1893. Nov. 28. Tuesday. Cloudy. A man named Harry Minger - aged thirtytwo died suddenly at night after working all day as usual. He complained of pain in his stomach, but his mother and sister, with whom he lived, not supposing it to be anything serious, went out to an evenings entertainment, but returned after it was over, to find him in a dying condition, from which he could not rally. The doctors called it apoplexy. Uncle Geo. and his boys, John and Frank, have returned from the Chicago World's Fair. They reached Lodi tonight and the boys walked up home. Have written to Eunice. (T.S.R. 50. 2 P.M. 64. S.S. 57.)
Nov. 29. Wednes. A cloudy day and a rainy night. They have buried Harry Minger today. He was the "only son of his mother and she a widow", and they are very poor. Received a letter from Ada. (T.S.R. 42. 2 P.M. 60. S.S. 56.)
Nov. 30. Thanks giving Day. But it has been such a sad, sad day in a number of homes here - for the Mingers - who have just laid away the only son - for Dr. Foote's family - for they have received word that Gilbert, who for years has been a physician in the Sandwich Islands, is lying seriously ill in a Hospital in Honolulu, and Dr. Foote has gone there, hoping to be able to bring him home. He is all drawn out of shape with rheumatism, and is a great sufferer. And it has been a sad day for us, for atleast two of our household will probably not live to see another Thanksgiving. Uncle, who is entirely confined to his bed, and Mary for whom the doctor assures us there is no hope of recovery, as they have decided she has Bright's Disease of the kidneys which is incurable. She is up and dressed all the time, but her feet and legs are badly swollen with dropsy. She has a good appetite, and crochets and sews every day, but is steadily failing, Will Moore cut his thumb a few days ago, and it has
1893. been so inflamed and painful that it has been hard for him to do the cooking and the doctor told him he must not put it into the dishwater, so Mrs. Madden has been here helping him. Mrs. Harry Patton is lying very low with pneumonia - the doctors say she cannot live - she, who has been the main stay of the family. I was invited to dine at Alice's today, but I would not leave the sick ones. There were union Thanksgiving services in our church in the evening. Mr. Stewart preaching the sermon. The weather is cloudy. (T.S.R. 53. 2 P.M. 64. S.S. 56.)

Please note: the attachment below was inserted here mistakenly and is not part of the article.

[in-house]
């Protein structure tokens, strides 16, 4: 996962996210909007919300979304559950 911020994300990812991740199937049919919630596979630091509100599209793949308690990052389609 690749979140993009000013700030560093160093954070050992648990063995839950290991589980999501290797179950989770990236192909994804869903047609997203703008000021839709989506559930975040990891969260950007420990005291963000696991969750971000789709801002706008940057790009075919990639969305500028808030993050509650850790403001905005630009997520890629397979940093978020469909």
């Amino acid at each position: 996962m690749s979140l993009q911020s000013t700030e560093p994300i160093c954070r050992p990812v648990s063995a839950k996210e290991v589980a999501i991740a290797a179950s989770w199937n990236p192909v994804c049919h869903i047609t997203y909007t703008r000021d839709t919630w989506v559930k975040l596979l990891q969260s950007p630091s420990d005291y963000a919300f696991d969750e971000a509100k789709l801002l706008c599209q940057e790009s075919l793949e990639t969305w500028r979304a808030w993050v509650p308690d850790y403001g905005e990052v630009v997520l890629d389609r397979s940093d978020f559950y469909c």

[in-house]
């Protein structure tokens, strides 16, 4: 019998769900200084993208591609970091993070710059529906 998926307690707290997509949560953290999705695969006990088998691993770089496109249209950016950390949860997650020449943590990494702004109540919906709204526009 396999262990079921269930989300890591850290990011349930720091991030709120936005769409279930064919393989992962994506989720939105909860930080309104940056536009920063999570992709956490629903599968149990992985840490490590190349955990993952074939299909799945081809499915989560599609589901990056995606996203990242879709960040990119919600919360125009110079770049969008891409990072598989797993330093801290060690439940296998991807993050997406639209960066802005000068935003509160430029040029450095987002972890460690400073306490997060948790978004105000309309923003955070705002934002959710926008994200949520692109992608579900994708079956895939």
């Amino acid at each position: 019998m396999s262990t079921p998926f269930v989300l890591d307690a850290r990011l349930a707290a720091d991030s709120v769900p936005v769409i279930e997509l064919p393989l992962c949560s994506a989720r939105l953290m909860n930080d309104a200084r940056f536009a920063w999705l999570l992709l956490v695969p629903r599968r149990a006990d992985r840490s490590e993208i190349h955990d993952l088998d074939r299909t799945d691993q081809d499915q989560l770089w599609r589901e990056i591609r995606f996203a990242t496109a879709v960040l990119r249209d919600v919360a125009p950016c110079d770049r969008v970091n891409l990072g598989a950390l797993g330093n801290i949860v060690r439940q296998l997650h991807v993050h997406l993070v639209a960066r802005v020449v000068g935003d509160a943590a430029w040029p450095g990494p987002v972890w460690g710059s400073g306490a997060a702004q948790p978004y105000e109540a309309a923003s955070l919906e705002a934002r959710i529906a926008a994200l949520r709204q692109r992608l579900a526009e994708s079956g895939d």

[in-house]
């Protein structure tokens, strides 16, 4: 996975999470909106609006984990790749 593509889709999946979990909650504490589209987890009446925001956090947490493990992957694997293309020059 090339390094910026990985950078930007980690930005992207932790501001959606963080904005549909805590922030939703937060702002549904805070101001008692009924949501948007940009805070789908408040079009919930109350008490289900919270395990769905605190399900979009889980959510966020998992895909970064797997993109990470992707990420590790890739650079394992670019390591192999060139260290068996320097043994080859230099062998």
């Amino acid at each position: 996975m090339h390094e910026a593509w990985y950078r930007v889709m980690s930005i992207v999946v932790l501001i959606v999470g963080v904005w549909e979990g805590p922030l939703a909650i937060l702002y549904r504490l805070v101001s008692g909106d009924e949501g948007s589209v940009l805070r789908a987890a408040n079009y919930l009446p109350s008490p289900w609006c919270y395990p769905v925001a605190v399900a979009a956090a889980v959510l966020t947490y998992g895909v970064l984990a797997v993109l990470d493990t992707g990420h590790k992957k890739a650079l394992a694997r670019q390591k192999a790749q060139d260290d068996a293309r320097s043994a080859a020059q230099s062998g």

Dec. 1. Friday. Weather cloudy. Mrs. Harry Patton died at five this morning aged thirtythree - so young and yet she had seen so much trouble. She leaves seven children to the care of her miserable, brutish, lazy husband. As there were some who suspected something wrong with her last sickness, a coroner's inquest was held. The verdict was "death from natural causes", but it was shown that she took an overdose of ergot in trying to treat herself, and then pneumonia setting in, she was too weak to withstand it. Besides, she did not have comfortable bedding or clothing. She came from a good family in the East, but married Harry Patton against the wishes of the friends, who therefore disowned her, though her sister came to see them a year ago, and made them many presents - clothes for the children, D.C. What will those little children do now? The youngest is less than a year old. Brother Horace called this afternoon. He is making a flying visit to his friends here. Have written to the children in Boston and received letters from Ida and Susie P. (T.S.R. 50. 2 P.M. 65. S.S. 58.)
Dec. 2. Saturday. Mrs. Patton was buried at 2 P.M. In proof of the worthlessness of her husband, I record. His clothes were so shabby for the funeral, that someone gave him five dollars to get some new ones, and the first thing he did was to go to saloon
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Delia Locke, diaries, women, diarist, California, Locke-Hammond Family Papers, Lockeford, CA, Dean Jewett Locke, rural life, rural California, 19th Century, church, temperance organizations, Mokelumne River Ladies' Sewing Circle, temperature recordings, journal